From the outside, the Bird family looked like they had it all. Happy mum, happy dad and four children living a perfect childhood altogether in their family home with its rambling gardens. Lorelei has always loved Easter in particular, and everything that comes with it, but one year, that idyllic reality is cruelly shattered forever when a tragedy befalls the Bird family. It breaks up their family piece by piece, and soon most of the Bird family live away from each other, without contact and that's how they like it. Only Lorelei remains in the Bird home, but soon all the Bird children are to return home, but it's not quite the home they left behind all those years ago...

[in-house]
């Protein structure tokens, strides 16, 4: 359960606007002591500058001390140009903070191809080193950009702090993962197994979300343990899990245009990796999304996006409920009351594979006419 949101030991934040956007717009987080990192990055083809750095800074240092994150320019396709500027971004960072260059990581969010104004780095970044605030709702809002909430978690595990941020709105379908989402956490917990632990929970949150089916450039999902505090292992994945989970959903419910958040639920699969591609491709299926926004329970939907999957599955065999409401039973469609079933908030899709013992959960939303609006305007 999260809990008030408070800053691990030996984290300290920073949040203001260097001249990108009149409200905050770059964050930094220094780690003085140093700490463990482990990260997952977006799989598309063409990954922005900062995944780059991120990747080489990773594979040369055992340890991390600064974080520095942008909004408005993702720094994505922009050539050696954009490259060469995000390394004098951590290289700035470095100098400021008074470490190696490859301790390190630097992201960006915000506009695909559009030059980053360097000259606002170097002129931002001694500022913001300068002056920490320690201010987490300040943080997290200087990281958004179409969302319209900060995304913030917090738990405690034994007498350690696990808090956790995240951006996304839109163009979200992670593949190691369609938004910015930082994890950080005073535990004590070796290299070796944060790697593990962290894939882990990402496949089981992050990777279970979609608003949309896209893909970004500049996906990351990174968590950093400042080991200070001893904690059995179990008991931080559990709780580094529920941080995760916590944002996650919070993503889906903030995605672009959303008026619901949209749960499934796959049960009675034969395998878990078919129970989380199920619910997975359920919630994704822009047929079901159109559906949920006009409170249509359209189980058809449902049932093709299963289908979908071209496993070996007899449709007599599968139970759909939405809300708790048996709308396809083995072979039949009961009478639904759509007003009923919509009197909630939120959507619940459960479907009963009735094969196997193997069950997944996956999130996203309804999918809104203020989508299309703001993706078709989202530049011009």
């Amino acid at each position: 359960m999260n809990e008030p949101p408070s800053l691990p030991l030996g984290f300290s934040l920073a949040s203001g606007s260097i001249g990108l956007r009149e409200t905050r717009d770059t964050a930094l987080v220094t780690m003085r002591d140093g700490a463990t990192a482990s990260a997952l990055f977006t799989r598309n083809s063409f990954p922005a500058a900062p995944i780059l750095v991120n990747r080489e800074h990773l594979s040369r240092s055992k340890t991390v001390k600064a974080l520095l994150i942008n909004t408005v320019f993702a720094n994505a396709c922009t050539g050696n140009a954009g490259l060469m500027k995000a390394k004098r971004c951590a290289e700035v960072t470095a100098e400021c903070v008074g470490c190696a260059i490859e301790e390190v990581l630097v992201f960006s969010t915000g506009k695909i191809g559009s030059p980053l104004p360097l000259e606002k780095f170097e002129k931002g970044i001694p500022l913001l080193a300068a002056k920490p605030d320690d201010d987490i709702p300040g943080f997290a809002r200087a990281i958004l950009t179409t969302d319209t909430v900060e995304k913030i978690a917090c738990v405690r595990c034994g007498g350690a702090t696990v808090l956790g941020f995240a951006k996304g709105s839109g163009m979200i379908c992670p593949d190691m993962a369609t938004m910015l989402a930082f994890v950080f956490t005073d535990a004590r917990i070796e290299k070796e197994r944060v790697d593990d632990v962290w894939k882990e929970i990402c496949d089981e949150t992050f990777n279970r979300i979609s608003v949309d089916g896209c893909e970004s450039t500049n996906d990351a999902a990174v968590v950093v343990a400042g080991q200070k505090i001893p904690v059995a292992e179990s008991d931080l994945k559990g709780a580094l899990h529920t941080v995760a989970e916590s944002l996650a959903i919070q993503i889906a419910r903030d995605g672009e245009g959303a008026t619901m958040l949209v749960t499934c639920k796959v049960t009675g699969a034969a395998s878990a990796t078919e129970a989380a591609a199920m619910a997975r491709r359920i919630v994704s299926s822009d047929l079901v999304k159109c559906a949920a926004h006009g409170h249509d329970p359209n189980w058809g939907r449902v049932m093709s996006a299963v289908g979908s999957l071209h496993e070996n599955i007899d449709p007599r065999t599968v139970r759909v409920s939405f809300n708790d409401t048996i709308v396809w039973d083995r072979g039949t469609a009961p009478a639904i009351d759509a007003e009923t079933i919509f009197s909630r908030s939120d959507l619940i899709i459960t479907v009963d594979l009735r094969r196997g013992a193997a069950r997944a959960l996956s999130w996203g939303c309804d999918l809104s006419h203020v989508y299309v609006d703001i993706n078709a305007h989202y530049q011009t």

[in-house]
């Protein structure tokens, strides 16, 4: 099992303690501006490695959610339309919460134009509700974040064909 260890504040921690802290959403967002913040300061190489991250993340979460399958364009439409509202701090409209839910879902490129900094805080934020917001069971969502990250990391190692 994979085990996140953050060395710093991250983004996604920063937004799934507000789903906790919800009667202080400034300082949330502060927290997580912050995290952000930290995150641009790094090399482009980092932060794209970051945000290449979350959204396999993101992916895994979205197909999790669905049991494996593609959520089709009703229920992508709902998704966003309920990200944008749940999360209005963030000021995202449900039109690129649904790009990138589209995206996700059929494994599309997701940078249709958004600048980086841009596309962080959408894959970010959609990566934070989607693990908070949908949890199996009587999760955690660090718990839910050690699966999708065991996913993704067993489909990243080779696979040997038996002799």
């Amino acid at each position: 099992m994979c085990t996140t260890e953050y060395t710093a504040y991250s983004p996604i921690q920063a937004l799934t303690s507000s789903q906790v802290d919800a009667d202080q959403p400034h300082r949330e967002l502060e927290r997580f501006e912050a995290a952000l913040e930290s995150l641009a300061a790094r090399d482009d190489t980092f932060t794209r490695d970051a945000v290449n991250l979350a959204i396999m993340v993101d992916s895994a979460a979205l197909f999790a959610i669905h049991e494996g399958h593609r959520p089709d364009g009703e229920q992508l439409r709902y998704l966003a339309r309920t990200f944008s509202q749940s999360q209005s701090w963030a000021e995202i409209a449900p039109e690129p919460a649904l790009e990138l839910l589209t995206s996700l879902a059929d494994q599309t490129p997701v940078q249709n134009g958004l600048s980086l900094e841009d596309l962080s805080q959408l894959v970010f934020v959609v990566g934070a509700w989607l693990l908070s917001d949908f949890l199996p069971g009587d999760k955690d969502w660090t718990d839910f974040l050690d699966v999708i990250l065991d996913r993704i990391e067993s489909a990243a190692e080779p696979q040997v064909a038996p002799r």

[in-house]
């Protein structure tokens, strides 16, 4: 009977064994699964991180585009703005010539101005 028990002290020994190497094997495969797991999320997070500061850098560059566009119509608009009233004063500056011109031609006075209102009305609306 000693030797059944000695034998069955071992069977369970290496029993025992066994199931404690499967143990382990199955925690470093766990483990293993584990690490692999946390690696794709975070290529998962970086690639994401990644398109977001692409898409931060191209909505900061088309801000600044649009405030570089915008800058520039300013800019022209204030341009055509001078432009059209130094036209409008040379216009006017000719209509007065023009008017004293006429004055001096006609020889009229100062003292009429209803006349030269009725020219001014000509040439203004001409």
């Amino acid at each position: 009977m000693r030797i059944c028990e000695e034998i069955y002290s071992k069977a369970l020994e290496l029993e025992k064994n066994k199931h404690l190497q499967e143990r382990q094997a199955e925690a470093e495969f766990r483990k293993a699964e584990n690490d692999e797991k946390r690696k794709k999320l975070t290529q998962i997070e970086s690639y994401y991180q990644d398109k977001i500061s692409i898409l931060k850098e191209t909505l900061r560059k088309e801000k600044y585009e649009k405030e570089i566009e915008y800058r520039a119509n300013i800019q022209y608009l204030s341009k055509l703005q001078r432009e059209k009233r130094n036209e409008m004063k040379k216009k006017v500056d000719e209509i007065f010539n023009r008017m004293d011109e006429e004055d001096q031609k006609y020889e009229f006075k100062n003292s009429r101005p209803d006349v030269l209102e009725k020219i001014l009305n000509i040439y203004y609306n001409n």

The blurb of this book really doesn't give away a lot about the story or the characters, and I think that is part of the charm when you're reading - you really don't know what is going to happen and why it's happening so I'm going to continue that air of mystery in my review. The Bird family are all interesting people, and you can see why their childhood shapes them to be the adults that they turn out to be, especially the eldest daughter Meg who seems most affected by what her mother does. Lorelei is someone I did struggle to warm to, she seems quite an eccentric person and as things about her are revealed, I was less and less sure about her, and how she could rationalise to herself what she was doing, not only to herself but her family as well. Her relationships with everyone are affected by what she does, although of course it isn't her fault, but it is sad to see a family fall apart over such things.